Hungry Bill’s Ranch, Death Valley, CA. It’s amazing how a few years can turn a pile of trash into a pile of historically significant trash. Archaeologists spend a lot of time sifting through garbage heaps for what they tell about life, finding treasure in outhouses and dumps, looking for what has survived, what was meant to disappear. We’re not in control of the way our history is told. In the ghost towns and abandoned mining camps of California certain types of trash surface over and over. Old cars, for example, left to quietly take on the patina of the desert. Tin can graveyards always give me a vision of camp life—a steady diet heated over smoky campfires washed down with dubious spring water and rotgut, stuck high up in a lonely canyon, bread baked with rancid flour on a lucky day.
If that’s the case it makes it all the more understandable that one enterprising homesteader thought to supply fresh fruit and vegetables to one of the biggest silver rushes in Death Valley. William Johnson moved in on the Shoshone Indians already living at the well-watered canyon to create the ranch. A rugged path over the Panamint Mountains marks the fresh vegetable route. It led from Johnson Canyon to Panamint City, known as one of the toughest towns in the west.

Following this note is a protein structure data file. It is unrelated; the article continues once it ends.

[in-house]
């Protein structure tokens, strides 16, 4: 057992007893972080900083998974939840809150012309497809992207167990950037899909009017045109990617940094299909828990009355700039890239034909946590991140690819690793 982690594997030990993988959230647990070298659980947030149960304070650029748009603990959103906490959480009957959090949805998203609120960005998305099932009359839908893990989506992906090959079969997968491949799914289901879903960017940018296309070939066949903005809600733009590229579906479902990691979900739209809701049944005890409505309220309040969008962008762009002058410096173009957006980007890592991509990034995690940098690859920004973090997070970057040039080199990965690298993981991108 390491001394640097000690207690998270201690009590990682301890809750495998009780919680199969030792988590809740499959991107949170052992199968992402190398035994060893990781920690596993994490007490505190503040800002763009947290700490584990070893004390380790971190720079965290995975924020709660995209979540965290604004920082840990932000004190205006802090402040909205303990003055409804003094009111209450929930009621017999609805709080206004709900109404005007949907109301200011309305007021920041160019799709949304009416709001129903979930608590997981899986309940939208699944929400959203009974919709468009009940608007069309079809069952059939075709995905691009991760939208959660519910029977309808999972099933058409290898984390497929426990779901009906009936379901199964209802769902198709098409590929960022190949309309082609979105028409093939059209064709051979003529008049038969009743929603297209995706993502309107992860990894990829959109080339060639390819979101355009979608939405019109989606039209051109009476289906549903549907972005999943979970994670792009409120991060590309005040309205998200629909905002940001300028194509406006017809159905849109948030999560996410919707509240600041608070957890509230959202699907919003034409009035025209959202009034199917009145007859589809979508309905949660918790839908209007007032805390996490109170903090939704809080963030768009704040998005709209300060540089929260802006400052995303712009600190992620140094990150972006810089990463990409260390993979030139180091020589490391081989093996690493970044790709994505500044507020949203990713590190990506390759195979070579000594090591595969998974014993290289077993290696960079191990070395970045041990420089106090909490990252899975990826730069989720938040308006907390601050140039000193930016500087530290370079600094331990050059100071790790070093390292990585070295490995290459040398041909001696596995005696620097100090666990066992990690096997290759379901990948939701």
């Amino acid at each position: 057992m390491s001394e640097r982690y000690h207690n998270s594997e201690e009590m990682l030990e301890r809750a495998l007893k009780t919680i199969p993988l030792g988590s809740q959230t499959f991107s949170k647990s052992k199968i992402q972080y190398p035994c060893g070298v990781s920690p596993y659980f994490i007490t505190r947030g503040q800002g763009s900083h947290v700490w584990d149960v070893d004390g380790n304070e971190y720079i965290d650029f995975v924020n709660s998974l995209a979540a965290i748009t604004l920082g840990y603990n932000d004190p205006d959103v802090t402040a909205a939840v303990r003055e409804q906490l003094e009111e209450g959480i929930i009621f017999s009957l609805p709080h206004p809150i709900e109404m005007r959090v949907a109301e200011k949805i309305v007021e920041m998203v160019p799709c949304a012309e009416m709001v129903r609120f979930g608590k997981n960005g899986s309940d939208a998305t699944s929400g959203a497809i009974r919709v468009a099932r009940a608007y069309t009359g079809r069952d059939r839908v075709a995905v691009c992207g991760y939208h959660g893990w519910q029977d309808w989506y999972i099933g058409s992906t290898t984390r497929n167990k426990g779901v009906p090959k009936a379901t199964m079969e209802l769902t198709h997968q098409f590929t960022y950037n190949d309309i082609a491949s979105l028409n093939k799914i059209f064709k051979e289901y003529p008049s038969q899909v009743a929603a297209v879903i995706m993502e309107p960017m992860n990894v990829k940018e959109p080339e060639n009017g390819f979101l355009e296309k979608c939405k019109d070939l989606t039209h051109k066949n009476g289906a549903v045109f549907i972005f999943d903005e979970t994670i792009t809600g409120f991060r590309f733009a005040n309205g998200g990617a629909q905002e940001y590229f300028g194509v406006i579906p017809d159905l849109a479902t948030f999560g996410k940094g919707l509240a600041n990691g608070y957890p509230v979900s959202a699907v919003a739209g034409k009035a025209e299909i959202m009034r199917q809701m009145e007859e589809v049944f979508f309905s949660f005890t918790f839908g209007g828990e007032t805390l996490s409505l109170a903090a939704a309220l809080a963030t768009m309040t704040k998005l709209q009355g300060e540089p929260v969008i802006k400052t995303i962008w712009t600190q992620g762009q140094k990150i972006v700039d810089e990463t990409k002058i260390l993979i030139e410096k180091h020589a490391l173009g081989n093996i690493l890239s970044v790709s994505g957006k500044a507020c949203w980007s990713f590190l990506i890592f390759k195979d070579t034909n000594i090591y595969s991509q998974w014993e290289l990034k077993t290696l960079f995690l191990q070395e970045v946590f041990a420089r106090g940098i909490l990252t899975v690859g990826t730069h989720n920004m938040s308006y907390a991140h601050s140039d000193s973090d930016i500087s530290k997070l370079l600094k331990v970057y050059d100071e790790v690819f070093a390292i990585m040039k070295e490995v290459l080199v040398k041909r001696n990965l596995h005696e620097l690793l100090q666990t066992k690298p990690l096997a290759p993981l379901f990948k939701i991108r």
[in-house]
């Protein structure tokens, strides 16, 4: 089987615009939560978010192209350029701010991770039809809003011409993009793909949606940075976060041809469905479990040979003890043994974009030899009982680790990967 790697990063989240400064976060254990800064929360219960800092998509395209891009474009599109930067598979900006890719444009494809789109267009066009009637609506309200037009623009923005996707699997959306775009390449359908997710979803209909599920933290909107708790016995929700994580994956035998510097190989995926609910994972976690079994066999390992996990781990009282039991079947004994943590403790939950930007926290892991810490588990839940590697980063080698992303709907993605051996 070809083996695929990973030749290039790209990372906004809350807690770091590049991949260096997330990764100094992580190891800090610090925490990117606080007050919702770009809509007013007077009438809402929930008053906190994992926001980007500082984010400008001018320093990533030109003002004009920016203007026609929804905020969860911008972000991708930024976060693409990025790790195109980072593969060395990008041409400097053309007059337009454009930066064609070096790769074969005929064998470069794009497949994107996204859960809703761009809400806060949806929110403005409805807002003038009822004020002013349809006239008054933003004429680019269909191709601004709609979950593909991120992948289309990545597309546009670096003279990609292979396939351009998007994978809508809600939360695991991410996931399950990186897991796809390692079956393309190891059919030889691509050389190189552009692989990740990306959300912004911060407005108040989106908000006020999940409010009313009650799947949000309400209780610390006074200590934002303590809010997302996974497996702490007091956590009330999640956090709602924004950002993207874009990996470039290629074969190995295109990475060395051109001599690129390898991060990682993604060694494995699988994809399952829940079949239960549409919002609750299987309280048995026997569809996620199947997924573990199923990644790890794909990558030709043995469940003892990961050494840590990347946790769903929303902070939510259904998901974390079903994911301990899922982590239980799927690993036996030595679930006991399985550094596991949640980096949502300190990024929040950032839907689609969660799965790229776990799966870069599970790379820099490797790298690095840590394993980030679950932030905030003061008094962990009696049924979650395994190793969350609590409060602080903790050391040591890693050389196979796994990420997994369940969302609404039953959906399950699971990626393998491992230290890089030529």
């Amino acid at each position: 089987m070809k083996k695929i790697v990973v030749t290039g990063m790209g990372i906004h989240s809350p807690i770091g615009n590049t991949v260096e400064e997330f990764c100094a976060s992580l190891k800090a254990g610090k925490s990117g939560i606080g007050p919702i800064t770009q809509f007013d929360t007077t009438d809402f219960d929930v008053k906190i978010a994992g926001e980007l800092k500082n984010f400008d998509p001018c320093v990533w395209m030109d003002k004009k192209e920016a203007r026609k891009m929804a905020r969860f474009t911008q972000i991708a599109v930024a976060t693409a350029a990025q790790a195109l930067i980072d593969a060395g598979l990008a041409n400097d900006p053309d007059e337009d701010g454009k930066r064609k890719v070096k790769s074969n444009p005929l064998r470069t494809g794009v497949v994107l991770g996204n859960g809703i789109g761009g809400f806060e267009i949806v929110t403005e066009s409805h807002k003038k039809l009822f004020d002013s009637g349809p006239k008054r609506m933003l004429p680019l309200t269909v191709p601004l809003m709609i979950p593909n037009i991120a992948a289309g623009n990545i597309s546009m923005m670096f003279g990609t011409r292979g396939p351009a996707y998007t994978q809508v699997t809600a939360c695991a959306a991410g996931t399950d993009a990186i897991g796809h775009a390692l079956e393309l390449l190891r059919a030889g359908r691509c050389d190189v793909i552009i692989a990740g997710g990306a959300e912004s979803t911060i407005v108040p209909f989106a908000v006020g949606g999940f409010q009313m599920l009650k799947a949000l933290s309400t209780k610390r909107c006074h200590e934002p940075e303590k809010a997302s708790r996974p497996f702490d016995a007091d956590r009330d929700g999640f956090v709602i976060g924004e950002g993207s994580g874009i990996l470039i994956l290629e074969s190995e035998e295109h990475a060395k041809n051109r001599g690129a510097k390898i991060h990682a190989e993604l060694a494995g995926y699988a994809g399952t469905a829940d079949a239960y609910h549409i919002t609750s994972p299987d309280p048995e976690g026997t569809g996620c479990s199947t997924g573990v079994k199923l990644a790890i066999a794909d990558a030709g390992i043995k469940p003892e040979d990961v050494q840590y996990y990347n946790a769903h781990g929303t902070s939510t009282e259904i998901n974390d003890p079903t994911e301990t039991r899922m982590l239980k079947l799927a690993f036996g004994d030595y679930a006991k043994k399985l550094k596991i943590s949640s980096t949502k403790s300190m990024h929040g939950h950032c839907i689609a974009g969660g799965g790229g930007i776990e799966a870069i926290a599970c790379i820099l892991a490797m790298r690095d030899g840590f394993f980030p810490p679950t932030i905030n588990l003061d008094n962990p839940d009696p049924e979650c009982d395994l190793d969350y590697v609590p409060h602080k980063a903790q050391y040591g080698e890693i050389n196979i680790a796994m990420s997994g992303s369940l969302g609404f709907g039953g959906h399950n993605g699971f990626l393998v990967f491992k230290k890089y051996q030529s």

Hungry Bill’s Ranch is not easy to reach. In Death Valley as in life the best things are hard won. We were lucky enough to score a Jeep for this trip—a huge machine, lifted with rugged tires. The road into the canyon is serious. Boulders, washouts and elevation switches make it fun, depending on your idea of fun. Sure real 4WD enthusiasts do crazy things—they winch their Jeep to the Jeep in front of them, climb these beasts up stone stairs or drive across deep ravines on precarious log bridges. So all things in perspective, but from my point of view, this was an exciting trip.
Where the road ends the trail begins. This is not a metaphor. Enter the canyon along the well-marked path past a clear and bubbling creek with luxurious vegetation. Signs of generations of camps are everywhere, Indian village, homesteaders, and our ilk, the Jeep explorers. You’ll eventually make your way to the site of the old ranch. When the silver rush ended, as these things do, Johnson up and left, and Hungry Bill, a Shoshone Indian, took over the land or took back the land.
There are no big trash heaps here. Instead there are cleared green fields, defunct orchards and low stone walls, works of art, made to last whether by Shoshone Indians or later settlers is unclear. The things that have survived here were meant to survive, and they’re doing pretty well.
Copyright Jenna Blough
Some of this material to appear in Moon Death Valley Guidebook 2015